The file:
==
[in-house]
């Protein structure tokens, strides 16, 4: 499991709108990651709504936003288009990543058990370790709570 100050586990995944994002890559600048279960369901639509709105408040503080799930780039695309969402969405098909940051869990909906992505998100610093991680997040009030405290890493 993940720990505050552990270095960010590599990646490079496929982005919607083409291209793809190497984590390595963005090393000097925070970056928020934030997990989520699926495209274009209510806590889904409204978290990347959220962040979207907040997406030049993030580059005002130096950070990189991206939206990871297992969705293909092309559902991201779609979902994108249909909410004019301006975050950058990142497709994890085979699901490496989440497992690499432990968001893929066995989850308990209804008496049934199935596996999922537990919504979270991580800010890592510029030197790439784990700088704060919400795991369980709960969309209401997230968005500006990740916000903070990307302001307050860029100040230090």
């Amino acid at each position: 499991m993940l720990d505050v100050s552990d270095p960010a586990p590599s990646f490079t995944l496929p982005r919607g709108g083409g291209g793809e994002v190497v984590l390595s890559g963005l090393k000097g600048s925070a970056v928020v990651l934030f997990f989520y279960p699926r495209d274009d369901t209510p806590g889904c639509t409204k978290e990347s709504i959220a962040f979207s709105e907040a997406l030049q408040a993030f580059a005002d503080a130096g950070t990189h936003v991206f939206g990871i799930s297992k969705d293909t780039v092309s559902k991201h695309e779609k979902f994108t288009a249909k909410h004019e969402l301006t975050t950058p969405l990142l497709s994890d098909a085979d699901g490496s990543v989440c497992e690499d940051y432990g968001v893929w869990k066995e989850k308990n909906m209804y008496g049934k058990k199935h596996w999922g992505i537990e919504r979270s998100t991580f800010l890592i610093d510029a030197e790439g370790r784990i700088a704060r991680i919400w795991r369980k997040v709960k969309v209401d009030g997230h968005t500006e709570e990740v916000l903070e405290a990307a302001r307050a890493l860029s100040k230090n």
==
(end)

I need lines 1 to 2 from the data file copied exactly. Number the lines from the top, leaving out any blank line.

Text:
[in-house]
């Protein structure tokens, strides 16, 4: 499991709108990651709504936003288009990543058990370790709570 100050586990995944994002890559600048279960369901639509709105408040503080799930780039695309969402969405098909940051869990909906992505998100610093991680997040009030405290890493 993940720990505050552990270095960010590599990646490079496929982005919607083409291209793809190497984590390595963005090393000097925070970056928020934030997990989520699926495209274009209510806590889904409204978290990347959220962040979207907040997406030049993030580059005002130096950070990189991206939206990871297992969705293909092309559902991201779609979902994108249909909410004019301006975050950058990142497709994890085979699901490496989440497992690499432990968001893929066995989850308990209804008496049934199935596996999922537990919504979270991580800010890592510029030197790439784990700088704060919400795991369980709960969309209401997230968005500006990740916000903070990307302001307050860029100040230090």